David Snowball reports, monthly and at length, about some of the closures and restructurings going on in Fund Land. What is driving them? At the end of the day, it comes down to egos and greed. Obviously, the fact that many active managers have failed to keep up with their benchmarks has raised issues as to what one is getting in return for the fees being paid.
However, as with icebergs, what is going on beneath the surface should be of more concern. The best explanation I can offer is that the senior executives at many firms see the handwriting on the wall. The business model that they thought was sustainable for their economic prosperity has ended or is winding down.
We have heard of one large firm in San Francisco which is a partnership where the partners buy in or are bought out at book value of the business. If assets under management, as a result of redemptions and market declines are down, then book value is down. If you were a partner scheduled to leave this year, you are not happy about the haircut your capital account is taking, so you drag your feet on retiring. The younger group, who think it should be their turn to step up, are not happy about being held back.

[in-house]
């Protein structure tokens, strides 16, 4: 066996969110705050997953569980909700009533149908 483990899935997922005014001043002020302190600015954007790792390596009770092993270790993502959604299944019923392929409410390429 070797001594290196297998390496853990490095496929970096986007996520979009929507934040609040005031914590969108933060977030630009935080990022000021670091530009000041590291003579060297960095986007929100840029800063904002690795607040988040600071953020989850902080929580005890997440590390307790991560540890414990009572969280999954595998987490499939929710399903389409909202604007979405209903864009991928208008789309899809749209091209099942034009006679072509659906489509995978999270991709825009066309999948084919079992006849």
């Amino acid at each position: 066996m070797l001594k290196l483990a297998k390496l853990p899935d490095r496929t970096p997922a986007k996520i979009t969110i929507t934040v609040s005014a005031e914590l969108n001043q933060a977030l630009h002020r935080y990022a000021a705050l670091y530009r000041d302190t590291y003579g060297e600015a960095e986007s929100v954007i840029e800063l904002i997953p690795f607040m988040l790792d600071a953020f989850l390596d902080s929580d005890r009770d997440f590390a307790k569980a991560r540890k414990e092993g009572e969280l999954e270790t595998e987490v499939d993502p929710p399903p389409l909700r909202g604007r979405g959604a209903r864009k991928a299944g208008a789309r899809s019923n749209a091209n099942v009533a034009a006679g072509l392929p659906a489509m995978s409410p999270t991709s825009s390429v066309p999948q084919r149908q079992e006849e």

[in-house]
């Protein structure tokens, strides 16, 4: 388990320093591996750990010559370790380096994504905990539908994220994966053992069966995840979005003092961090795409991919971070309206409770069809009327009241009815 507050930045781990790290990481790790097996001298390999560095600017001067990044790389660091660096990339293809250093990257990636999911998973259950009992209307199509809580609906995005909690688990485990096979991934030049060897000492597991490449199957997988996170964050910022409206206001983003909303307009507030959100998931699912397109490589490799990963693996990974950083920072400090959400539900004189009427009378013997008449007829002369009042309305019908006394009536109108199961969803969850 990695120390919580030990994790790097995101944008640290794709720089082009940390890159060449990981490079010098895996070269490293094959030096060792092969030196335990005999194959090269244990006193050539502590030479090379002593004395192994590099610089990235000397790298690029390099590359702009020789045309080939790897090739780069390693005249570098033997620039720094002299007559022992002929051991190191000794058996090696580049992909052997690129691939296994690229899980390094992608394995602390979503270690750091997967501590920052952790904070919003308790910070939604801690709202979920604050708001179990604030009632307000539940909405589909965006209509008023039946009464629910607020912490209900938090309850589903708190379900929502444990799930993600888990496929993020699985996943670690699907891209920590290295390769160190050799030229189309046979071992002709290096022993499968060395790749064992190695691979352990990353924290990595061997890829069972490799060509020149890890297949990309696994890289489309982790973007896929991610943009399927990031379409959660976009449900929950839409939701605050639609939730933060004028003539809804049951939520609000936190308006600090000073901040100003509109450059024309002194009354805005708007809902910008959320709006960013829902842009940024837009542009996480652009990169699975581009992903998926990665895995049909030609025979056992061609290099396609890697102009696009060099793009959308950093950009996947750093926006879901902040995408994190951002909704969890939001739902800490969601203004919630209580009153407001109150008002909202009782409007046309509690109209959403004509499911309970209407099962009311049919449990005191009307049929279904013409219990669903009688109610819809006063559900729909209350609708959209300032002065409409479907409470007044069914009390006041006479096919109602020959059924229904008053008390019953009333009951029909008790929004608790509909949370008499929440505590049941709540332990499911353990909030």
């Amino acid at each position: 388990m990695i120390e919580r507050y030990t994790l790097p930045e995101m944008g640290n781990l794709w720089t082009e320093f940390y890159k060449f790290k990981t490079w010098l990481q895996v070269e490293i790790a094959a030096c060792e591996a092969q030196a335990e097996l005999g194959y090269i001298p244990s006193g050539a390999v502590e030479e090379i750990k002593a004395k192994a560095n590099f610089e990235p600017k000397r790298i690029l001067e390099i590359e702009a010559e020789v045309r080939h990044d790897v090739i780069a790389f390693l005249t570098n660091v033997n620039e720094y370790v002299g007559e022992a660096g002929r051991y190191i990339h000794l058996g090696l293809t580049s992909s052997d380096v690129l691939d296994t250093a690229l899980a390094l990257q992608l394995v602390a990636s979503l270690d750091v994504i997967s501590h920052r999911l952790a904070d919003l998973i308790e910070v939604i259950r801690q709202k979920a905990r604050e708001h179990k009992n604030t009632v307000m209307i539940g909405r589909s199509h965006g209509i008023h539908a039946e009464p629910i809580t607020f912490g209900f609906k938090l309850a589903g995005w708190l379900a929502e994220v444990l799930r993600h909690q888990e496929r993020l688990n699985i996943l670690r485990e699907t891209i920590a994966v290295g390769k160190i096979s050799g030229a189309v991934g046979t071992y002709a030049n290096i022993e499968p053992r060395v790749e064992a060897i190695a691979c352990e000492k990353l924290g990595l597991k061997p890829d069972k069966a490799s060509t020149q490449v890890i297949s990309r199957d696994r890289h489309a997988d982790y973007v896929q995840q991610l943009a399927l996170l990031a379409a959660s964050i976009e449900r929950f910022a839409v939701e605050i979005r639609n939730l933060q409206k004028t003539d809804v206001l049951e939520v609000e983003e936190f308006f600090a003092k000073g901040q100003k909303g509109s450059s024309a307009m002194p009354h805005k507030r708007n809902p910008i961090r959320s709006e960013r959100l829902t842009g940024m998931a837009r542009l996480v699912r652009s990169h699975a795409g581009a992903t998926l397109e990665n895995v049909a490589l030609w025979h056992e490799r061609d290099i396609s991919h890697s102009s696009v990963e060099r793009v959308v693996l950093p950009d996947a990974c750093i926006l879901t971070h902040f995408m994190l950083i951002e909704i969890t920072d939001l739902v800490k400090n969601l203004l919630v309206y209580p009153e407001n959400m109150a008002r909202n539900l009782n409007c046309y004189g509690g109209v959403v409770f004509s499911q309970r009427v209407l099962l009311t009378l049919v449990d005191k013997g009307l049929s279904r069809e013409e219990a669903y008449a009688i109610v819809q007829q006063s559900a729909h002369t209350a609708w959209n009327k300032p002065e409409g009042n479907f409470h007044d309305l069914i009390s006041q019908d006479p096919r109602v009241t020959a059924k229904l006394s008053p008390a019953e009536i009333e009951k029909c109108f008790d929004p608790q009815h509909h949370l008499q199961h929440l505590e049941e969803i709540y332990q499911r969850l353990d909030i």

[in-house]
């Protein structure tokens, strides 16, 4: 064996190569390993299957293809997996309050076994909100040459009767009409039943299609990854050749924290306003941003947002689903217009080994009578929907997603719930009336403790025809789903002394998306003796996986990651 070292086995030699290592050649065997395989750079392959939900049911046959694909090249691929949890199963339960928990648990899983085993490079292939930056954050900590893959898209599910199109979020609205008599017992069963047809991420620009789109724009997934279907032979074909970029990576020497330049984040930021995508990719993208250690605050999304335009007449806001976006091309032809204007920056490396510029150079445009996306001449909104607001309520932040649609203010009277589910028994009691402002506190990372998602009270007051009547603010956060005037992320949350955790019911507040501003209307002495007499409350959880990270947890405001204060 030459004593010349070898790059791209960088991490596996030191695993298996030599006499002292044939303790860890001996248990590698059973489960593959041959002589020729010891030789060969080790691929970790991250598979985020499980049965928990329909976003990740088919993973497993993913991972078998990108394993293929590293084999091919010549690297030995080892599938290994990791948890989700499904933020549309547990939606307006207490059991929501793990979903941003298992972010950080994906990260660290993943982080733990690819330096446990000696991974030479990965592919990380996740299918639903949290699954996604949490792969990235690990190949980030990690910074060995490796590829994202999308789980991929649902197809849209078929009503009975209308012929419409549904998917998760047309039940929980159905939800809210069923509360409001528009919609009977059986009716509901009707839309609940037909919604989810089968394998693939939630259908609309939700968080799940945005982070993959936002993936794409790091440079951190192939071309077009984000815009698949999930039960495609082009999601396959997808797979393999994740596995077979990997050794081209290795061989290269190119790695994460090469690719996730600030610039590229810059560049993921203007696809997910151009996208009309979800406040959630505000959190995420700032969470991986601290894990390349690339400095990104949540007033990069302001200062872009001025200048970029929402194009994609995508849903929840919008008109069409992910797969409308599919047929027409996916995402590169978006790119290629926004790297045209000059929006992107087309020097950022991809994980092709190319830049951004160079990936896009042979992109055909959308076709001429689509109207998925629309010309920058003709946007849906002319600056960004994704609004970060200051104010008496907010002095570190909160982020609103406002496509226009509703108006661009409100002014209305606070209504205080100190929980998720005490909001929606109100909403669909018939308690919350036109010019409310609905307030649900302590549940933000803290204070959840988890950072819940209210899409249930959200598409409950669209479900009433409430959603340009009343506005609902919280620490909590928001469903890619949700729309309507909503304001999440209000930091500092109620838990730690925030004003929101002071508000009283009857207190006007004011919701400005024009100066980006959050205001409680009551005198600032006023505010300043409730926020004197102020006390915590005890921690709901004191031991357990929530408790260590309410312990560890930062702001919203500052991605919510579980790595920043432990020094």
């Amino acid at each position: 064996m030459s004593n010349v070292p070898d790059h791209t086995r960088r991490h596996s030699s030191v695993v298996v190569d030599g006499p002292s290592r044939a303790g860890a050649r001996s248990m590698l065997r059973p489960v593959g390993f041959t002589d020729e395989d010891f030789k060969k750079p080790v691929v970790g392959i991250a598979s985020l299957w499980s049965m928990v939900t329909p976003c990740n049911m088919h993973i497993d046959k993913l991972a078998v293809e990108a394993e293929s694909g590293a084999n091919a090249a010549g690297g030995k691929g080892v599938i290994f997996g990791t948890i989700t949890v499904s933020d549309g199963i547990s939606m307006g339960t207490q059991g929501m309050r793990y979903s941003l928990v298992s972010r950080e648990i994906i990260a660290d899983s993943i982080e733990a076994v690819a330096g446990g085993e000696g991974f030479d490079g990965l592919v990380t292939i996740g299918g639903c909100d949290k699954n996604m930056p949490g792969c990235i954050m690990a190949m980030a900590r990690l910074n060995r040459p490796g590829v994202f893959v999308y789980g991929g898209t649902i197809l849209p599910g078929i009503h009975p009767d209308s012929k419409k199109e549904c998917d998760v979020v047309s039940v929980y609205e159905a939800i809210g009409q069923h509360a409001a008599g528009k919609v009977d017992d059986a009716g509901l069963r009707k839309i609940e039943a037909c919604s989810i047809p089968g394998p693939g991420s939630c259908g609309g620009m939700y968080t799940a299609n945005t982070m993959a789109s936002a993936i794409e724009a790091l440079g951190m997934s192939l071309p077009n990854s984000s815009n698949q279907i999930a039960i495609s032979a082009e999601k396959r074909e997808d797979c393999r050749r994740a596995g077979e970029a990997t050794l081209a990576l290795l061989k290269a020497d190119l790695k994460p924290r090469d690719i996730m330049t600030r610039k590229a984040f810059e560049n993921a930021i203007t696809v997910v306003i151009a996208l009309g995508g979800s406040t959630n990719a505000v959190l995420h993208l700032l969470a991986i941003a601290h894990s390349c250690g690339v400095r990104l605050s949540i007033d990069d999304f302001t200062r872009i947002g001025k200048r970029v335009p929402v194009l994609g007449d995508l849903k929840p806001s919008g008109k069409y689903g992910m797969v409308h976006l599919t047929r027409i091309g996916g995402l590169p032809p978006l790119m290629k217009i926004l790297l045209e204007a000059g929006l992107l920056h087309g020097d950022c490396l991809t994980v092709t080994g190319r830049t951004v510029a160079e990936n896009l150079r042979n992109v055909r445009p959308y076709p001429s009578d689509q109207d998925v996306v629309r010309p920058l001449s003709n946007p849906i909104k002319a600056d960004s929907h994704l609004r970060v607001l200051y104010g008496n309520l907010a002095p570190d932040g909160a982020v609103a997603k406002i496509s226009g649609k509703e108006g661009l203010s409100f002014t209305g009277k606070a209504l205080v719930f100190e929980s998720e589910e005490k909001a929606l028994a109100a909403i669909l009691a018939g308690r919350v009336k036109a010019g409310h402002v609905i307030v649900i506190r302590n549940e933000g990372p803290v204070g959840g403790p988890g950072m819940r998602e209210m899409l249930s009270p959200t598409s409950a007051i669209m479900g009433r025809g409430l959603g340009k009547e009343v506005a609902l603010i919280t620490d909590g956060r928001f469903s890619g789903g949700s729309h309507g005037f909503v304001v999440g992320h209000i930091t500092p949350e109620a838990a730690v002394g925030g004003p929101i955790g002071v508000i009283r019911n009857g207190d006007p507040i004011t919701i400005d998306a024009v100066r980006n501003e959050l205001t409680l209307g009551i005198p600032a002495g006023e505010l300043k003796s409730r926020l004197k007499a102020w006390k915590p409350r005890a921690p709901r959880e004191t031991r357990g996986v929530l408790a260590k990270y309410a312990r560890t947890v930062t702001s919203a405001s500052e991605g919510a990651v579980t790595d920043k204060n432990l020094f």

Variations on this are occurring around the country. In Boston at one large firm, if your retirement payout again is tied to the growth of the business over the next ten years, but not for the last five years of your fifteen-year payout, then your plans for retiring to Bar Harbor or the south of France, perhaps are put on hold or downgraded. The same is true at firms where there are unfunded deferred compensation plans as a retention benefit in a corporate holding company structure, except when the corporation decides that there is no reputational benefit to retaining underperforming fund managers.